State-sponsored campaigns have included forcing Uyghur women to undergo forced contraceptive implant procedures, sterilizations and abortions. In the Southern Xinjiang cities of Khotan and Kashgar, these programs resulted in an 84 percent decrease in the rate of natural population growth in their respective areas.

More than a million Uyghurs and other Turkish Muslims have been unlawfully detained in large numbers in Xinjiang. Many of them, including children, have been tortured, monitored, forced to labor and subjected to cultural harassment. According to reports, Chinese officials have transported Uyghur and Turkish Muslim children to government boarding schools and child care centers without their parents’ knowledge or permission, successfully criminalizing legitimate behavior with technology. Credible reports from NPR journalists stationed in China claim that the government has demolished mosques and other Islamic religious places. This systematic oppression of Uyghur and other Muslims in China is not only a terrible violation of human rights, it is a collaborative effort to erase and uproot their cultural heritage.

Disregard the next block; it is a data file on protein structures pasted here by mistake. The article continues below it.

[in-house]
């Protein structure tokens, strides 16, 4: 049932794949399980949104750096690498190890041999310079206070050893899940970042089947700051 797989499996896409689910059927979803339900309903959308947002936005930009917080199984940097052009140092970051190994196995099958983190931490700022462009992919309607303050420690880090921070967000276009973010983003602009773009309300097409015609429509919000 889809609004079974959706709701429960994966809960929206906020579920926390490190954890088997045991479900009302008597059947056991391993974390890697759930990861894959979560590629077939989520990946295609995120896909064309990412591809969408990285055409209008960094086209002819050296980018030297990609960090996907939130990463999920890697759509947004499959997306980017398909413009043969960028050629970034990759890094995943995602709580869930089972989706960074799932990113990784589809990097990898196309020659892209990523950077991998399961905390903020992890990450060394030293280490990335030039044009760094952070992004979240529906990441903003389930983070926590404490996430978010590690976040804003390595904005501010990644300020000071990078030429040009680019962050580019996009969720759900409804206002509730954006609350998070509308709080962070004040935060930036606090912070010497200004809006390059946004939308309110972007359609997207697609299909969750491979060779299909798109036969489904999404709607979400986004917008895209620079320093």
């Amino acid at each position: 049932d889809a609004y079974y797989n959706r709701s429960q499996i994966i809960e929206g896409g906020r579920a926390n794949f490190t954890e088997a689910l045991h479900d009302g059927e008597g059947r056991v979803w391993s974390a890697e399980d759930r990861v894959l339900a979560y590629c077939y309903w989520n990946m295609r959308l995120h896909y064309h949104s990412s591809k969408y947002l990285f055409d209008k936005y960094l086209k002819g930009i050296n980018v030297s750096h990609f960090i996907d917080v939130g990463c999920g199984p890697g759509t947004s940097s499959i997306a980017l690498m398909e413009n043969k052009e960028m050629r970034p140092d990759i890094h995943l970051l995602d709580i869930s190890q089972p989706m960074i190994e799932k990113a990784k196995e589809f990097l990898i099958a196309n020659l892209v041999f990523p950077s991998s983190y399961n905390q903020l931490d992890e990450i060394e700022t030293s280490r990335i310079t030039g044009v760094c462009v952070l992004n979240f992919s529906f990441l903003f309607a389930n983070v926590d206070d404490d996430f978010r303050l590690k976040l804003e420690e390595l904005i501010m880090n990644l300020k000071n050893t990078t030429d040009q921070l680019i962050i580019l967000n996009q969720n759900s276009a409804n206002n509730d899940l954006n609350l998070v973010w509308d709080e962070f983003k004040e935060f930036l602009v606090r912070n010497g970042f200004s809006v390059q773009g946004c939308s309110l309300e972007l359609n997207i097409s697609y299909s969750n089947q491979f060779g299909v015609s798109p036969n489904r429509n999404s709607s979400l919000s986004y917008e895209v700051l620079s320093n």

“Even though it doesn’t directly affect me, it’s still going to make me angry because it’s racial oppression against other human beings,” Isniina Mohamed (10) said.

The world is starting to acknowledge the atrocities committed by the Chinese government and more pressure is being placed on China to act responsibly. However, it remains to be seen whether these efforts will be enough to force China to change its behavior towards ethnic minorities.